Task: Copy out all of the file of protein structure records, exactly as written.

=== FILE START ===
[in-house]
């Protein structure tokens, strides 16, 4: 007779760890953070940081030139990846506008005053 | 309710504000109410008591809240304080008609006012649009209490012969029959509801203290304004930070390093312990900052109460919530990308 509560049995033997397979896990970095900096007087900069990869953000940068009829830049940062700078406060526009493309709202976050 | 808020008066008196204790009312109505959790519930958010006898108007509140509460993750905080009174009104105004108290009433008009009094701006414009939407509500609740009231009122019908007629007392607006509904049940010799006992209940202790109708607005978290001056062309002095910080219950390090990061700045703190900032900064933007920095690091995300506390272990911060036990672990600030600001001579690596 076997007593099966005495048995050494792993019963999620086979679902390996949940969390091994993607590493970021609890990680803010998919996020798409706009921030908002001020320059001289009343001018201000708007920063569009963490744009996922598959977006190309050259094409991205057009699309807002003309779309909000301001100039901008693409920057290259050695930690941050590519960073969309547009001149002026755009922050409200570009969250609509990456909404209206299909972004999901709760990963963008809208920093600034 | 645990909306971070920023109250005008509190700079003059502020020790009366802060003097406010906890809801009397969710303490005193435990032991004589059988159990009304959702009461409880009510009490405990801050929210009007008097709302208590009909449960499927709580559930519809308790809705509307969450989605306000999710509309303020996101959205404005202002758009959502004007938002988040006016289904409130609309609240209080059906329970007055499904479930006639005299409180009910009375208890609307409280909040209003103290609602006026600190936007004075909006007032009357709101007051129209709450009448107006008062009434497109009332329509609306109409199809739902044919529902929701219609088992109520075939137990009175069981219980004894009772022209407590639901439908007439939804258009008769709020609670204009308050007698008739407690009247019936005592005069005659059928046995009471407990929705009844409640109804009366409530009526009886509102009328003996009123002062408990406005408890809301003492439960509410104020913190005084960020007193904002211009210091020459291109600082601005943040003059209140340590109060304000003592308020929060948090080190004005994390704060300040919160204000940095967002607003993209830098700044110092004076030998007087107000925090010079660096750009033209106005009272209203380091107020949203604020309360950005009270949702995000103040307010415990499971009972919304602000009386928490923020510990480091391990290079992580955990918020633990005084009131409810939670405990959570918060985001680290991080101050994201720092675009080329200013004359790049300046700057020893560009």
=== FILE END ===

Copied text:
[in-house]
């Protein structure tokens, strides 16, 4: 007779760890953070940081030139990846506008005053 | 309710504000109410008591809240304080008609006012649009209490012969029959509801203290304004930070390093312990900052109460919530990308 509560049995033997397979896990970095900096007087900069990869953000940068009829830049940062700078406060526009493309709202976050 | 808020008066008196204790009312109505959790519930958010006898108007509140509460993750905080009174009104105004108290009433008009009094701006414009939407509500609740009231009122019908007629007392607006509904049940010799006992209940202790109708607005978290001056062309002095910080219950390090990061700045703190900032900064933007920095690091995300506390272990911060036990672990600030600001001579690596 076997007593099966005495048995050494792993019963999620086979679902390996949940969390091994993607590493970021609890990680803010998919996020798409706009921030908002001020320059001289009343001018201000708007920063569009963490744009996922598959977006190309050259094409991205057009699309807002003309779309909000301001100039901008693409920057290259050695930690941050590519960073969309547009001149002026755009922050409200570009969250609509990456909404209206299909972004999901709760990963963008809208920093600034 | 645990909306971070920023109250005008509190700079003059502020020790009366802060003097406010906890809801009397969710303490005193435990032991004589059988159990009304959702009461409880009510009490405990801050929210009007008097709302208590009909449960499927709580559930519809308790809705509307969450989605306000999710509309303020996101959205404005202002758009959502004007938002988040006016289904409130609309609240209080059906329970007055499904479930006639005299409180009910009375208890609307409280909040209003103290609602006026600190936007004075909006007032009357709101007051129209709450009448107006008062009434497109009332329509609306109409199809739902044919529902929701219609088992109520075939137990009175069981219980004894009772022209407590639901439908007439939804258009008769709020609670204009308050007698008739407690009247019936005592005069005659059928046995009471407990929705009844409640109804009366409530009526009886509102009328003996009123002062408990406005408890809301003492439960509410104020913190005084960020007193904002211009210091020459291109600082601005943040003059209140340590109060304000003592308020929060948090080190004005994390704060300040919160204000940095967002607003993209830098700044110092004076030998007087107000925090010079660096750009033209106005009272209203380091107020949203604020309360950005009270949702995000103040307010415990499971009972919304602000009386928490923020510990480091391990290079992580955990918020633990005084009131409810939670405990959570918060985001680290991080101050994201720092675009080329200013004359790049300046700057020893560009």